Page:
Jennifer Bourn: That pretty much covers that.
Brian Gardner: Okay. In that case then, Jen, you get the next question. How about that?
Jennifer Bourn: Sure.
Brian Gardner: You guys are obviously a husband and wife team. You have your own agency. You’ve managed to do very well for yourselves and probably could grow way bigger than you are now. I’m pretty sure I know the answer to this question, but why the decision to … I know you work with a few people outside of yourselves, but why the decision to keep it smaller scale than growing into a huge agency?
Choosing a Business Size That Fits Your Lifestyle
Jennifer Bourn: We’ve gone back and forth about growth. Do we grow? Do we not grow? I think it’s something that a lot of people wrestle with. We grew and expanded for a while and found that the structure of our business at the time didn’t support that and our freedom at the same time.
Our kids are now 10 and 13 and they’re not going to be at home for much longer. Natalie is in eighth grade now. In five years she’s going to be gone. Carter not that much longer after her. We really looked at what we wanted for our life, and we want to do really great work for great clients that we enjoy working with, but at the same time we want to really live life and enjoy the kids while they want to hang out with us, while they want to spend time with us — and they’re fun. We want to be able to have the flexibility and the freedom in our schedule to be able to structure our client work around travel and vacations and family adventures and all of those things.
Also, looking at the way that we’ve structured our business, duplicating ourselves is really difficult. The market is highly competitive, and finding the right people to fill in the gaps that you need is tough. We have some subcontractors that we work with who are amazing. They allow us to keep the train moving when we’re traveling and help fill in some of the holes of where we might not be the strongest. For right now, we’re really happy with the size that we’re at, the projects that we’re doing, the clients that we’ve got, and the flexibility to be able to do tons of fun things with the kids all the time. I don’t think I know anybody that takes more vacations than we do.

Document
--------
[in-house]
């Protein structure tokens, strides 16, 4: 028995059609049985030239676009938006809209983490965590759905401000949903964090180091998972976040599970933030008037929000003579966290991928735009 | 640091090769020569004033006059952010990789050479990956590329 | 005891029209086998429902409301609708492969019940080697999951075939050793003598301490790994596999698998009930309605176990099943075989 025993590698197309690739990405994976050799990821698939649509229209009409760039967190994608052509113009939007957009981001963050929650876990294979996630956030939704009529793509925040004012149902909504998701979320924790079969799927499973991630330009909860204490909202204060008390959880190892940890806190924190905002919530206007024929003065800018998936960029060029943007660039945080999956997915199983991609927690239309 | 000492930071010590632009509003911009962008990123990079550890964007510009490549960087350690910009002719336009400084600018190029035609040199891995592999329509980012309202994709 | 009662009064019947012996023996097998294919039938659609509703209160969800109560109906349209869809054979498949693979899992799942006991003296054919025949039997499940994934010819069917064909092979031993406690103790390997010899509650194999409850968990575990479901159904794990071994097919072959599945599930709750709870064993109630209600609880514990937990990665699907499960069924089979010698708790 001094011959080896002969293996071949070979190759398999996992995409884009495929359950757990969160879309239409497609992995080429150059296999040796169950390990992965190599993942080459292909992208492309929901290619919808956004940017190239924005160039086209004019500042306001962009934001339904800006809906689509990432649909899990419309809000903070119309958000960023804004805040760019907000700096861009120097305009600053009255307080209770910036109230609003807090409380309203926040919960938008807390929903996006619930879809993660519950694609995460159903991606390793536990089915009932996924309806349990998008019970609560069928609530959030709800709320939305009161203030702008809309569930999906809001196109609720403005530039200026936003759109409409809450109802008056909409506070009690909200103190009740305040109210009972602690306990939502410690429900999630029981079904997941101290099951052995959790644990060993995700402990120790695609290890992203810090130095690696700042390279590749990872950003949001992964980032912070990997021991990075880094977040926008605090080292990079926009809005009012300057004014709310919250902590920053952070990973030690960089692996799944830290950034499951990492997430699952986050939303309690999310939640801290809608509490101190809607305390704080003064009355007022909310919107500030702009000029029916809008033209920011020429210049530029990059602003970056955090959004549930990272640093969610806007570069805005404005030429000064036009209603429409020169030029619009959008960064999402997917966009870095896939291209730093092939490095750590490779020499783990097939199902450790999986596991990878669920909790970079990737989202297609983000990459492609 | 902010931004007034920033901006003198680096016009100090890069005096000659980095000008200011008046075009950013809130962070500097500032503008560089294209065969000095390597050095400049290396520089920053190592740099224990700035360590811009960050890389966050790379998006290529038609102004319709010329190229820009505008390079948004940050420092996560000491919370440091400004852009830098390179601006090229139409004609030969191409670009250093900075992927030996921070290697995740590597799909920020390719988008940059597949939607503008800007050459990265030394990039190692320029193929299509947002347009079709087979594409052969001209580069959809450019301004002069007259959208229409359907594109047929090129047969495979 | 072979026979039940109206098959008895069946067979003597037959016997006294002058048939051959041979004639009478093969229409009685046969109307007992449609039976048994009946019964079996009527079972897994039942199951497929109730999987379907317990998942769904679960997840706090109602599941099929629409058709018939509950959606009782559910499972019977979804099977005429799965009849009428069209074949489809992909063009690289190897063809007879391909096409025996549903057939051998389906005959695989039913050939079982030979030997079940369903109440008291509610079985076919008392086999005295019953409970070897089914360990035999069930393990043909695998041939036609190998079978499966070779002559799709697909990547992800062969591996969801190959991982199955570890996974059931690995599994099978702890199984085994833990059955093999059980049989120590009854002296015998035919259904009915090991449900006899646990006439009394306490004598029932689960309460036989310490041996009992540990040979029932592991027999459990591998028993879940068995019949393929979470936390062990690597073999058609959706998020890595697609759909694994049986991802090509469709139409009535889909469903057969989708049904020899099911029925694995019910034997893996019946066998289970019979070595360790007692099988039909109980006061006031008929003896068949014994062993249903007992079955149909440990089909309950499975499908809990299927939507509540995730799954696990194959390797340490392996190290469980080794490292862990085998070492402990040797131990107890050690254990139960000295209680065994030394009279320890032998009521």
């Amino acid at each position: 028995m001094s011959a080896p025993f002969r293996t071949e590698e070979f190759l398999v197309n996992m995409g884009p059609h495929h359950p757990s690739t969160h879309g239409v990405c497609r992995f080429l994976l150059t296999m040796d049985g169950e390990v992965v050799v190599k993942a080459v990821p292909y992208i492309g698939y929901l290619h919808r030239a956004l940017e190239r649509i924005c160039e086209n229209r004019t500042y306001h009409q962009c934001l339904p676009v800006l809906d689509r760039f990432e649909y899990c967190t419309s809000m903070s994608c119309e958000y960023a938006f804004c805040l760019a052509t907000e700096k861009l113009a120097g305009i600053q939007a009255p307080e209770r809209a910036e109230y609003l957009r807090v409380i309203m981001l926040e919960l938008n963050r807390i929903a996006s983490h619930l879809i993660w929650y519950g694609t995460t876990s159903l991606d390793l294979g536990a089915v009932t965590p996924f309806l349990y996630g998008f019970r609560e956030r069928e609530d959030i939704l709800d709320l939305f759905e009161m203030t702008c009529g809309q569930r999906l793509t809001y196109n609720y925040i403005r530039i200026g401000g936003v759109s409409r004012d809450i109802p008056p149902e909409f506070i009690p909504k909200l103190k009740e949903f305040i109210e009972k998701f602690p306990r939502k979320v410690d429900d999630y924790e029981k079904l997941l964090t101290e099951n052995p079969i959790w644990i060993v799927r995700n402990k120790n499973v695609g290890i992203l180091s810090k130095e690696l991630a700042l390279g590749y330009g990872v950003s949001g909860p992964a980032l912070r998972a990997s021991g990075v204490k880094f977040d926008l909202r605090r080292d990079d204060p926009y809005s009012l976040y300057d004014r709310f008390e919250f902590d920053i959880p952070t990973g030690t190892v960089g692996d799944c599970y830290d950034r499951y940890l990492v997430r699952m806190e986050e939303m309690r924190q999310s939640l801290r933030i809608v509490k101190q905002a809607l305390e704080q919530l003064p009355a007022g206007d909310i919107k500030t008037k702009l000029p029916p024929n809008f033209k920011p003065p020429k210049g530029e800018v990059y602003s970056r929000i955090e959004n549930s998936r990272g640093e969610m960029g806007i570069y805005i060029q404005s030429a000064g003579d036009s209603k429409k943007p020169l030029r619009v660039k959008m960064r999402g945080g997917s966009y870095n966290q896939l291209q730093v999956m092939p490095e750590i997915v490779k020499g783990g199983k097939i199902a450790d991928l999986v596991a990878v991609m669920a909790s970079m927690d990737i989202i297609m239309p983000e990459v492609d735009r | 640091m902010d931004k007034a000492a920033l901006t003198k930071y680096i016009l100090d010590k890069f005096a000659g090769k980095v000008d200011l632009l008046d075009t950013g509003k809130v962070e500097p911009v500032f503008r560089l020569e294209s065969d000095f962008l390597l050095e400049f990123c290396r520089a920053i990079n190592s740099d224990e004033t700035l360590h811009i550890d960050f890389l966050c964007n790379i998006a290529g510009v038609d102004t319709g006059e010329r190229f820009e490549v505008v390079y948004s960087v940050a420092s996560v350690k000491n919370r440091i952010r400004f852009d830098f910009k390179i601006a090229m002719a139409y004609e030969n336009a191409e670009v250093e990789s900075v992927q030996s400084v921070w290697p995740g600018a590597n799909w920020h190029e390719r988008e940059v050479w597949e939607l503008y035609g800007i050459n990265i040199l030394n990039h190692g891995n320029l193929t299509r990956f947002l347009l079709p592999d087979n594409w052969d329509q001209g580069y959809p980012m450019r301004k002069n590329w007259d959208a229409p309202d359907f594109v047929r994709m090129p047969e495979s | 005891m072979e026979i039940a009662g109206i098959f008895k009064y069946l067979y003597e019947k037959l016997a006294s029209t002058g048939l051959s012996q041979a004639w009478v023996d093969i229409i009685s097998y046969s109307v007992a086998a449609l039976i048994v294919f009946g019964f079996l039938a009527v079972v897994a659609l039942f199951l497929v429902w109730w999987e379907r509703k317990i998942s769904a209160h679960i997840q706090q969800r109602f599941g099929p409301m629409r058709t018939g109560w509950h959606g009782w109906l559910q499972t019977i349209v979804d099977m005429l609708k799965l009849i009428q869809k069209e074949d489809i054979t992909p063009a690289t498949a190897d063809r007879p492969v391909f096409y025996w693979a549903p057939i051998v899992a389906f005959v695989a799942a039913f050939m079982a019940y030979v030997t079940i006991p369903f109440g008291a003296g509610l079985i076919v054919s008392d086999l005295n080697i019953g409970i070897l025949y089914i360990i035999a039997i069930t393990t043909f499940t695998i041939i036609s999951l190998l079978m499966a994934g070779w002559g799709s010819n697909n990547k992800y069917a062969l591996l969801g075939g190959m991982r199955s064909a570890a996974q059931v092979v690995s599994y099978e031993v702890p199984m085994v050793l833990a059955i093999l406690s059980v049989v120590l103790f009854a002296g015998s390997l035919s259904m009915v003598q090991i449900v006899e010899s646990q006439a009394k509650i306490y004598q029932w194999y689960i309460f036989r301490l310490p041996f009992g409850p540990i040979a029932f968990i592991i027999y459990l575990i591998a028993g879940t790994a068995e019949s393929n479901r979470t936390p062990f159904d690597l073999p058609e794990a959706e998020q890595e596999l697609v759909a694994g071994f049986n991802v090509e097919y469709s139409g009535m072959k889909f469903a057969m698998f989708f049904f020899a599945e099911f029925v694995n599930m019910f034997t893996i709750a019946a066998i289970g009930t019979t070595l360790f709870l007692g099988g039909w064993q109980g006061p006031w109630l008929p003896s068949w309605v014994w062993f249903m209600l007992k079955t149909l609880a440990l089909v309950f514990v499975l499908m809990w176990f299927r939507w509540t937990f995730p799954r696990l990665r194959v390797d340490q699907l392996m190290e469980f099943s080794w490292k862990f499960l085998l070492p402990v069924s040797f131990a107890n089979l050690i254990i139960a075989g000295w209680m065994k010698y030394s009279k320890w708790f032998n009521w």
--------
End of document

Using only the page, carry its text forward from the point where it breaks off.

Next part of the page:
Brian Gardner: I was going to bring that up later. We’ll get to that later, because it’s true.
Jennifer Bourn: That’s not to say that we aren’t taking away conversations in the background about growth and looking at what that looks like for us.
Brian Gardner: It’s refreshing. We recently spoke with Bill Ericson and he also talked about work-life balance and how important that is for him. I see in my little community and ecosystem — which includes people like you and Bill, and even Rafal and Jason Shuler, who is another one we talked about — people who have probably the chops and the capability of growing bigger than they are, but they refuse to because they want to put so much emphasis on family and spending time.
As I mentioned on Bill’s show, it’s so refreshing to be around people who share that sentiment. It is huge, I know. My son is 12 and in seventh grade, and we also have only a few years left. There’s time to go crazy and work harder and grow and get bigger when they’re gone. As they say, the days go by slow, the years go by fast. I don’t want to look back and be like, “I built a great business, but not a great relationship with him or with Shelly” or whatever. It’s so great to hear that from you guys.
Jennifer Bourn: That’s the thing. You’re never going to look back and be like, “I’m glad I took that extra meeting,” but you’re going to say, “I’m glad we took that trip.”
Brian Gardner: Yeah.
Jennifer Bourn: You’re never going to look back and wish that you answered more email or you sat in front of your desk any longer that you did. I think one of the things that’s unique about the WordPress ecosystem is that so many people share what’s going on in their business — challenges and struggles — and you get these sneak peeks into other people’s businesses. From some of the people that we’re friends with we’ve been able to see what happens behind the scenes at some of these larger agencies. Brian and I have both said, “I don’t want that life.” Unless we can do it the way that will fulfill our personal life just as much as our professional life, then we don’t need to go there.